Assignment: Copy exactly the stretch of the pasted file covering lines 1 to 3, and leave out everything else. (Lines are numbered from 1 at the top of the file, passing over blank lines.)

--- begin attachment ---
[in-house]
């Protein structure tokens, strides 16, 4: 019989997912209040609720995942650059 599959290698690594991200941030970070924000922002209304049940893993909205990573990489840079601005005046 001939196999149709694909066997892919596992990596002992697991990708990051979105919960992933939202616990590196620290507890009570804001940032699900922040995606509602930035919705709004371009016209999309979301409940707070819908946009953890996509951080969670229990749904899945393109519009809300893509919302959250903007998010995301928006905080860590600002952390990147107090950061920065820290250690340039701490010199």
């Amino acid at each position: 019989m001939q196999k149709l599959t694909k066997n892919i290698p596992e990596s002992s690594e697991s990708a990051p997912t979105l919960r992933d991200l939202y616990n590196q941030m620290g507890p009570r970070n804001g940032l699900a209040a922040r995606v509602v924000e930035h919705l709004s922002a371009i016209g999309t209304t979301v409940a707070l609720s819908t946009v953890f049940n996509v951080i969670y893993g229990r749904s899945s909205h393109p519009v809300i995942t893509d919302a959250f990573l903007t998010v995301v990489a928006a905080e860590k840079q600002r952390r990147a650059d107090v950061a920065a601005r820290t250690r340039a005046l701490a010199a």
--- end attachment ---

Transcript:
[in-house]
């Protein structure tokens, strides 16, 4: 019989997912209040609720995942650059 599959290698690594991200941030970070924000922002209304049940893993909205990573990489840079601005005046 001939196999149709694909066997892919596992990596002992697991990708990051979105919960992933939202616990590196620290507890009570804001940032699900922040995606509602930035919705709004371009016209999309979301409940707070819908946009953890996509951080969670229990749904899945393109519009809300893509919302959250903007998010995301928006905080860590600002952390990147107090950061920065820290250690340039701490010199």
């Amino acid at each position: 019989m001939q196999k149709l599959t694909k066997n892919i290698p596992e990596s002992s690594e697991s990708a990051p997912t979105l919960r992933d991200l939202y616990n590196q941030m620290g507890p009570r970070n804001g940032l699900a209040a922040r995606v509602v924000e930035h919705l709004s922002a371009i016209g999309t209304t979301v409940a707070l609720s819908t946009v953890f049940n996509v951080i969670y893993g229990r749904s899945s909205h393109p519009v809300i995942t893509d919302a959250f990573l903007t998010v995301v990489a928006a905080e860590k840079q600002r952390r990147a650059d107090v950061a920065a601005r820290t250690r340039a005046l701490a010199a």